# Change of inner product on Hilbert space

Let $(\mathcal{V},\langle\cdot,\cdot\rangle_1)$ be a Hilbert space. If we change the inner product, can we then say anything about if that is a Hilbert space as well, i.e. when is $(\mathcal{V},\langle\cdot,\cdot\rangle_2)$ also a Hilbert space? Is it enough that $\langle\cdot,\cdot\rangle_2$ defines an inner product on $\mathcal{V}$?

• In finite dimension, yes. $\langle \cdot, \cdot \rangle_1$ and $\langle \cdot,\cdot \rangle_2$ induces norms $\|\cdot \|_1$ and $\|\cdot\|_2$, which will be equivalent. For infinite dimensional spaces I do not know an answer right now. Feb 20 '15 at 20:23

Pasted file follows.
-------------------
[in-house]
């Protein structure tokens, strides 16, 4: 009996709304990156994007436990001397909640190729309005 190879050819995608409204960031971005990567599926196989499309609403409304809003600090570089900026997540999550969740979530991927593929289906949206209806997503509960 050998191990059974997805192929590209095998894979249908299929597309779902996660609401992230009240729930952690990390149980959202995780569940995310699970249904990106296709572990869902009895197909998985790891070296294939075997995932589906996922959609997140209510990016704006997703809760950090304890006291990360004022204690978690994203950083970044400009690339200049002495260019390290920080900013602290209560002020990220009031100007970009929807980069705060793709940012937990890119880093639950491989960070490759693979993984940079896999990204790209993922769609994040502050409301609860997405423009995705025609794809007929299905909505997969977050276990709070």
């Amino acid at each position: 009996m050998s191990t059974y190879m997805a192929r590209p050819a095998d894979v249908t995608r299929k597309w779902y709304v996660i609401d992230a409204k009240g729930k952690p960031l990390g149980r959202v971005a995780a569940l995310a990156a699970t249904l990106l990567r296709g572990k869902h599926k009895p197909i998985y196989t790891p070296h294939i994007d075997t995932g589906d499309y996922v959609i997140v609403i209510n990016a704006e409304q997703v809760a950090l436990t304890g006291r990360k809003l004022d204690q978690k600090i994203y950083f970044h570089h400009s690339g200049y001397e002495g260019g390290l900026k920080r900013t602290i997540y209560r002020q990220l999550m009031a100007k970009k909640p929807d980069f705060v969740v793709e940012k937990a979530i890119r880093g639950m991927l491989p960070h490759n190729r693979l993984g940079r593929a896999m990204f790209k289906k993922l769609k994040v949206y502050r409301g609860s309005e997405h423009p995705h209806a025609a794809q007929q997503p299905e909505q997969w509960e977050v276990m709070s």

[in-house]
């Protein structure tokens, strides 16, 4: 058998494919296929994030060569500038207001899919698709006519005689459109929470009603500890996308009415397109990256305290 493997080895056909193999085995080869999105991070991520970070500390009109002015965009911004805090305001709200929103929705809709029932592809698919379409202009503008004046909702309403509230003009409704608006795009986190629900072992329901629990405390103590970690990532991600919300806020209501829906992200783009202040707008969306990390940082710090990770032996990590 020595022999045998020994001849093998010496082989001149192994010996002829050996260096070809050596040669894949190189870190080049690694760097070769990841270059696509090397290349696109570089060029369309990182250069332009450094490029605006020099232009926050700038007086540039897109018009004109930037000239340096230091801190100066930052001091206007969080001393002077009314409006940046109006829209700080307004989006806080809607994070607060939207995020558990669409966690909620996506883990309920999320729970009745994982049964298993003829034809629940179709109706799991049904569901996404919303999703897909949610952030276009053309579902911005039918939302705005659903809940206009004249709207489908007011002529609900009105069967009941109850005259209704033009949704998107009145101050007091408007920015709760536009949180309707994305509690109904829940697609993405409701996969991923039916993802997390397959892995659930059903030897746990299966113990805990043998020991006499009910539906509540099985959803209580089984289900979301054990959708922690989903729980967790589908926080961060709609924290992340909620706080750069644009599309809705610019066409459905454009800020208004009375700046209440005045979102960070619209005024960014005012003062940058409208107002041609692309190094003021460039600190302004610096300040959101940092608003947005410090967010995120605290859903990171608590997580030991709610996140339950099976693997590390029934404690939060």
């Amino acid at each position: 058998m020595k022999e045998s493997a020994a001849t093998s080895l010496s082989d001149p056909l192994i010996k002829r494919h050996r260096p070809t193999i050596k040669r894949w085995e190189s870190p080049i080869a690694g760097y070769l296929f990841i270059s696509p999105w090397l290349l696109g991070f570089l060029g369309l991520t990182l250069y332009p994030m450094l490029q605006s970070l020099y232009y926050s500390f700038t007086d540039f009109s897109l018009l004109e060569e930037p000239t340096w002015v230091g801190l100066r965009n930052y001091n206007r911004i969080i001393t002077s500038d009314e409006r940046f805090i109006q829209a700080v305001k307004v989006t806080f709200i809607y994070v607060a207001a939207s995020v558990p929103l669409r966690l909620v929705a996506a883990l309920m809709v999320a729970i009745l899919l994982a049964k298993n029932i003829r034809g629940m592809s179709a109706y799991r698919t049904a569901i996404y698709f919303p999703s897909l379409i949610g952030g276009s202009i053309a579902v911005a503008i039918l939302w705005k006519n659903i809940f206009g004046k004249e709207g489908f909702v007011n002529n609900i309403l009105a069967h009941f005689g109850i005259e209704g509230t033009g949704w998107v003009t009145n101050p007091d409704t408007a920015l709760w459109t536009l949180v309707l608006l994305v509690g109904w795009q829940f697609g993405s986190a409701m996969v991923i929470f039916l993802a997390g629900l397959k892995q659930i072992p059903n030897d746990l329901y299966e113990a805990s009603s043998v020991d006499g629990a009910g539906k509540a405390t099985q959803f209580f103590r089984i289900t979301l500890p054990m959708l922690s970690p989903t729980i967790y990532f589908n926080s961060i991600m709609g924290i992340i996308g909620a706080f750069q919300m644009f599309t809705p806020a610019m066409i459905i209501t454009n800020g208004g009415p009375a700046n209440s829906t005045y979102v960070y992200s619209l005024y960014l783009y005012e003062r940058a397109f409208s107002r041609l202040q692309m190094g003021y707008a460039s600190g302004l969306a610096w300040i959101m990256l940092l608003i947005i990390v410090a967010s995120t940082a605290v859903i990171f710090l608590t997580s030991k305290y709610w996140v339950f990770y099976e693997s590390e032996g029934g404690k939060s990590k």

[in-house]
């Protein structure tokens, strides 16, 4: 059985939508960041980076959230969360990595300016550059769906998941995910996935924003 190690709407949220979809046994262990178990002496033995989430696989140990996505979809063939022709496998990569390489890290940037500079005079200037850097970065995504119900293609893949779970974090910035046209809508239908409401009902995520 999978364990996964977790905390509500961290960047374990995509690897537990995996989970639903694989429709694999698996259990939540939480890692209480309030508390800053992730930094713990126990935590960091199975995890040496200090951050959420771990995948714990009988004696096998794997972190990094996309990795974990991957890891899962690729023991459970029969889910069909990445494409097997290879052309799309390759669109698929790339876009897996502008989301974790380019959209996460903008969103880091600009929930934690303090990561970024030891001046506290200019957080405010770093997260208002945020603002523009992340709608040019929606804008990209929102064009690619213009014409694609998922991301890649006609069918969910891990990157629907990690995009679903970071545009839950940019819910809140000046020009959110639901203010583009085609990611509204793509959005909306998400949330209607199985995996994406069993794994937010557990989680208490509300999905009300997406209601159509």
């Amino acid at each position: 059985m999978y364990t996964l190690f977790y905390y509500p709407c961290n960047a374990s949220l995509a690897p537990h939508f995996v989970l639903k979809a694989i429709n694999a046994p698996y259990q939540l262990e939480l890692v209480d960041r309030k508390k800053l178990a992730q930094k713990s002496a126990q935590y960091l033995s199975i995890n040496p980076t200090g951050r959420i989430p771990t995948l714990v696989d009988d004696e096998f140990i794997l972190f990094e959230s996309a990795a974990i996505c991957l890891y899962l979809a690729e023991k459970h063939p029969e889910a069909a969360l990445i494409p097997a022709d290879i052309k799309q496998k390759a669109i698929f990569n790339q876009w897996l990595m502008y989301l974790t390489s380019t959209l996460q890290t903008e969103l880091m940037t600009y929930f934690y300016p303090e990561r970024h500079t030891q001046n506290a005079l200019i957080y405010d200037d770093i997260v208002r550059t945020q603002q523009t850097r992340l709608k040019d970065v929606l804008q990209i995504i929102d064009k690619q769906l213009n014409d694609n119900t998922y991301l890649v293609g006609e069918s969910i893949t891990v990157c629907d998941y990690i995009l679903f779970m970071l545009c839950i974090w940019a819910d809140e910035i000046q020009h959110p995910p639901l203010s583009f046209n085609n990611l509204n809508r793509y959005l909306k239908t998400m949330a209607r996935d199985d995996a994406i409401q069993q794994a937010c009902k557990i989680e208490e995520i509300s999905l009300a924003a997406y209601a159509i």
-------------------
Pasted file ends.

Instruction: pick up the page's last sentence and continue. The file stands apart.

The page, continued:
For example, let $H$ be any infinite dimensional Hilbert space,let $B$ be a Hamel basis of $H$ and consider the inner product on $H$ for which $B$ is an orthonormal basis. Then with that inner product $H$ is not complete.
• (+1) Thanks a lot for the answer. Do you know of any sufficient conditions that would do it? For example, what if $\langle\cdot,\cdot\rangle_2$ was coercive with respect to the $\|\cdot\|_1$-norm? That it is to say that for all $v\in\mathcal{V}$ it holds for some $\alpha>0$ that $\langle v,v\rangle_2 \geq \alpha \|v\|_1^2$.
• Under that condition you in fact that that $\Vert v\Vert_2\geq a\Vert v\Vert_1$, and then a Cauchy sequence wrt the new norm is also a Cauchy sequence wrt the old one, so yes that works. Feb 20 '15 at 20:55
• Notice that the correct condition is «there is an $a>0$ such that for all $v\in V$ we have $\langle v,v\rangle_2\geq a\Vert v\Vert_1^2$» and not what you wrote: you have to be careful about where you place quantifiers in what you write! Feb 20 '15 at 20:56